In response to this handshake, as much a surprise to parliamentary protocol as a traditional gesture of trust, the entire Bundestag broke out in applause. For journalist Peter Carstens, commenting in the Frankfurter Allegemeine Zeitung on February 28, it was a rare demonstration of functional debate: “None of them had in the past months of increasingly poisonous strife over refugees and Europe experienced anything of the sort…. it radiated just a brief feeling of happiness about this terribly laborious government form we live in, which is, though, better than all others.”
Principled Agreement or Rotten Compromise?
It would be easy to cry sell-out and accuse the German legislators of capitulating. Perhaps that was the reaction of some hardliners. But that might be a hasty judgement. As Özdemir himself acknowledged, no solution to the refugee crisis can be found without negotiating with Erdogan and helping Turkey deal with the millions of Syrians who have found refuge there. But, he said, one had to deal with an autocratic leader with more self-consciousness.
Perhaps the debate has sent such a message to Ankara. First, the Greens did succeed in forcing debate on the issue. Secondly, no one equivocated on the question of genocide and all confirmed that a consensus would be attainable. Nietan’s warning, that no one in Turkey should view the postponement as the end of the matter, places pressure on the Erdogan government, without jeopardizing negotiations on the refugee crisis. The Bundestag has in effect pledged that it will vote up a resolution recognizing the genocide by the end of April, and that cannot be music to Erdogan’s ears.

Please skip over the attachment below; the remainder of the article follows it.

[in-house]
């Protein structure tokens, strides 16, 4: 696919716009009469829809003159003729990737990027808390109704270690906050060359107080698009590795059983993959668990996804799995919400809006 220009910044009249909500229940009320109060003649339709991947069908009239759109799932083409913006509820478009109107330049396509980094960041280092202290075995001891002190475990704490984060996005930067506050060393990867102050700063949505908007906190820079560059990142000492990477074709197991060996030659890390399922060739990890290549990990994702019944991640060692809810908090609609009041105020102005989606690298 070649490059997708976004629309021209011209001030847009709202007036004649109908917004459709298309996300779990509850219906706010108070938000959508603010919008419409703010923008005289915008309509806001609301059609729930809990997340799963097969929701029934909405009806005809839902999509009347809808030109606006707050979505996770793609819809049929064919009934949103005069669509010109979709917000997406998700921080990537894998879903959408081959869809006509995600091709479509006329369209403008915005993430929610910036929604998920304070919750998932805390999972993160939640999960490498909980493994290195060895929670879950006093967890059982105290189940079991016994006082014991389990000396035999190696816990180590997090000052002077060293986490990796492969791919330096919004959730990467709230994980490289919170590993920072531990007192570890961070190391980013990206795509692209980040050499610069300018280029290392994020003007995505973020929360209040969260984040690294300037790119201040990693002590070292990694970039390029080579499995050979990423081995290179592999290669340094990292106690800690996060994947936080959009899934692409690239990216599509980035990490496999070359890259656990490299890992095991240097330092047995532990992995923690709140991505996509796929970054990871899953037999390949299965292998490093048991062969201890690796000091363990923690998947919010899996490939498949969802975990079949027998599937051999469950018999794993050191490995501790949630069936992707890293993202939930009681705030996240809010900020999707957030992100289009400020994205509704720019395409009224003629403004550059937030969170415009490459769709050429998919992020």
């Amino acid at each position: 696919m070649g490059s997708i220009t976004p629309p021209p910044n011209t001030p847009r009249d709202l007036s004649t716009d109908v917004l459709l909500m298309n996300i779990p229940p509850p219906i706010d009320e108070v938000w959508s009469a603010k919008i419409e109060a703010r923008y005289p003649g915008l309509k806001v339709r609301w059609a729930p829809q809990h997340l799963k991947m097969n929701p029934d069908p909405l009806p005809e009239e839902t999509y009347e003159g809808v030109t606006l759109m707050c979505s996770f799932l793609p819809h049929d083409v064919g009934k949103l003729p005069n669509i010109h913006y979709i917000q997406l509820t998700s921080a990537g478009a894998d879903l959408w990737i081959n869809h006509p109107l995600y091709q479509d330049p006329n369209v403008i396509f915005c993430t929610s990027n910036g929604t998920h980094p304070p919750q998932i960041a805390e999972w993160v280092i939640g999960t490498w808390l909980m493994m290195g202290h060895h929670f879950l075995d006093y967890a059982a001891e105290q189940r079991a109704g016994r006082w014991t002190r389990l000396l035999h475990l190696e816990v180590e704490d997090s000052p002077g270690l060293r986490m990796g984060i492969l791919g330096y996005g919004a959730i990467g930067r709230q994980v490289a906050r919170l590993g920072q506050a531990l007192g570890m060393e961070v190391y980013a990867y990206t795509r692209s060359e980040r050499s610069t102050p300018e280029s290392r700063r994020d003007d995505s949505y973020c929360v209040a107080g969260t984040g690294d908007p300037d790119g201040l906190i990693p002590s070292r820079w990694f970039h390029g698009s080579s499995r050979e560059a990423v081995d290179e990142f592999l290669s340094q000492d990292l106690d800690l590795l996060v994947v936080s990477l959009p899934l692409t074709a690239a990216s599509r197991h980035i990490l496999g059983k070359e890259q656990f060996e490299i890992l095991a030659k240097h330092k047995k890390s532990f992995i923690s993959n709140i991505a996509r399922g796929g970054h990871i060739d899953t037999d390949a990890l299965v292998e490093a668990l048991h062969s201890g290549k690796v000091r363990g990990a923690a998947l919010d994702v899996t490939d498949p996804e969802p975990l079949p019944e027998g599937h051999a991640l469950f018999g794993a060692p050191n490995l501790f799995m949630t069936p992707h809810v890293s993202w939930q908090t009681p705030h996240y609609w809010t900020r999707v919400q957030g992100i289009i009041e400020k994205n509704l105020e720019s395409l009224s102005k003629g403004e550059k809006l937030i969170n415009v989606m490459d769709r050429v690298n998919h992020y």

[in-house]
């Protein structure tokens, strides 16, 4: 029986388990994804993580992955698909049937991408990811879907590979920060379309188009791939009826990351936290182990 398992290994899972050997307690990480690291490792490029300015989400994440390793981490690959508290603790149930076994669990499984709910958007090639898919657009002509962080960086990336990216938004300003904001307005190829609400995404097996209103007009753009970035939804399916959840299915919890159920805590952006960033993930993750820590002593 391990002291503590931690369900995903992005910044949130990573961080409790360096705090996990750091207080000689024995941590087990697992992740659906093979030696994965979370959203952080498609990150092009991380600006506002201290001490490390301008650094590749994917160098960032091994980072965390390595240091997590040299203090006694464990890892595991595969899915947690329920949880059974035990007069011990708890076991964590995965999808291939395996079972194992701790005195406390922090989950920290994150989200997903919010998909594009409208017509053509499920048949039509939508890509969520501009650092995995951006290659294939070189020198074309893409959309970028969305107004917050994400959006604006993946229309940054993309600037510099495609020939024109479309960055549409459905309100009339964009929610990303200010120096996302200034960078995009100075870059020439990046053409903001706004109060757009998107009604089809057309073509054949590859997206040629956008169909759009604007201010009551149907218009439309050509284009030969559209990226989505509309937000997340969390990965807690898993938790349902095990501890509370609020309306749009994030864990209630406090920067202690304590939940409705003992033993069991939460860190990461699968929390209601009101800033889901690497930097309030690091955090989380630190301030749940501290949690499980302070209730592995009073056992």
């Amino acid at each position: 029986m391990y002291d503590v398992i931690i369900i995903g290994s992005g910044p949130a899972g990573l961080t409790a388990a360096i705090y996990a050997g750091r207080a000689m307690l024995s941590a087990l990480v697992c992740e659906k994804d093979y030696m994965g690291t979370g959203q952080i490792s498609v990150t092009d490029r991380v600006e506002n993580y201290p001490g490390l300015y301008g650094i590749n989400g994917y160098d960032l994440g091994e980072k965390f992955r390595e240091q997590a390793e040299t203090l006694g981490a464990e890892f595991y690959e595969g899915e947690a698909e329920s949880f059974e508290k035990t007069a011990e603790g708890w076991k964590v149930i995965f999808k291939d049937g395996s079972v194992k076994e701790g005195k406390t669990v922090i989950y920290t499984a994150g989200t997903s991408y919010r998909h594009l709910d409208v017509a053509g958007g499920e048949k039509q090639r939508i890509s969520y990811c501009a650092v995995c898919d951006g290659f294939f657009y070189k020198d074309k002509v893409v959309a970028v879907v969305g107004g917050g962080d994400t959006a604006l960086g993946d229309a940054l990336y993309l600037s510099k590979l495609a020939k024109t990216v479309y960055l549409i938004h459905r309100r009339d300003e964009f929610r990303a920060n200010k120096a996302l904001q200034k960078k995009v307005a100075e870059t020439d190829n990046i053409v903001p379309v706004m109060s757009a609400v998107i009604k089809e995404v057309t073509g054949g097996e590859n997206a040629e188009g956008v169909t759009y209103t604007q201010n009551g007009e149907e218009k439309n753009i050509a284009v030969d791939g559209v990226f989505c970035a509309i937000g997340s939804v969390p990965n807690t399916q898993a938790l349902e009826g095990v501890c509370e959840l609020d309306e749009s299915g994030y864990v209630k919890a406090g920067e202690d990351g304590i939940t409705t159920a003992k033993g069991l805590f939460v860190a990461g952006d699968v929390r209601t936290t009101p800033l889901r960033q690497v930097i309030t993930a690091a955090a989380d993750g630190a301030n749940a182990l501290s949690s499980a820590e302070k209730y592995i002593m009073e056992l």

Just how critical the refugee crisis is may not be apparent to readers outside of Europe. The Merkel government has been struggling against immense pressure from abroad and within its own coalition ranks, to find a humanitarian solution to the suffering of millions of people fleeing war and terrorism. Many countries have closed their borders or refused to take in a proportionally appropriate number of refugees, and this includes the United States, a land once known for its open immigration policy. The US, with a population of over 300 million, had taken in 2,290 Syrian refugees by the end of last November, equivalent to 0.0005 percent of the 4.2 million refugees overall, according to TIME magazine on November 30, 2015. In comparison, Germany, with a population of 81 million, took in 1.1 million in 2015 alone. (Again, for comparative purposes, Turkey with 75 million people has received 2.2 million Syrian refugees, Lebanon 1.1 million, or a fourth of the whole population of 4.5 million, Jordan 630,000 (officially) or 10 percent of its population. These figures are conservative and refer only to officially registered persons.)
As should be obvious, ending the war in Syria is a precondition for solving the crisis and the temporary ceasefire has raised hopes that diplomacy may shift the current war dynamics. Both behind the scenes and in the public domain — especially the press — pressure has been mounting on Turkey to end its de facto support for ISIS. That includes NATO warnings against Turkish attacks on Kurdish anti-terror troops. The court decision to release Cumhuriyet editor Can Dündar and Ankara bureau head Erdem Gül, after three months in prison, is a political signal from inside Turkey to the world at large: the two had been imprisoned on espionage charges because they had published photos and facts showing Turkish supplies of weapons to the ISIS terrorists. In short, the truth is seeping out. The court decision to release them pending trial was violently contested by Erdogan.
Viewed in this broader political context, the extraordinary session in the Bundestag last week might be read differently. Perhaps journalist Carstens is right in considering the compromise a win-win outcome, “a compromise that made them all into winners, above all, parliamentary democracy.” Included among the eventual winners are those rightly demanding genocide recognition.
(The author can be reached at [email protected])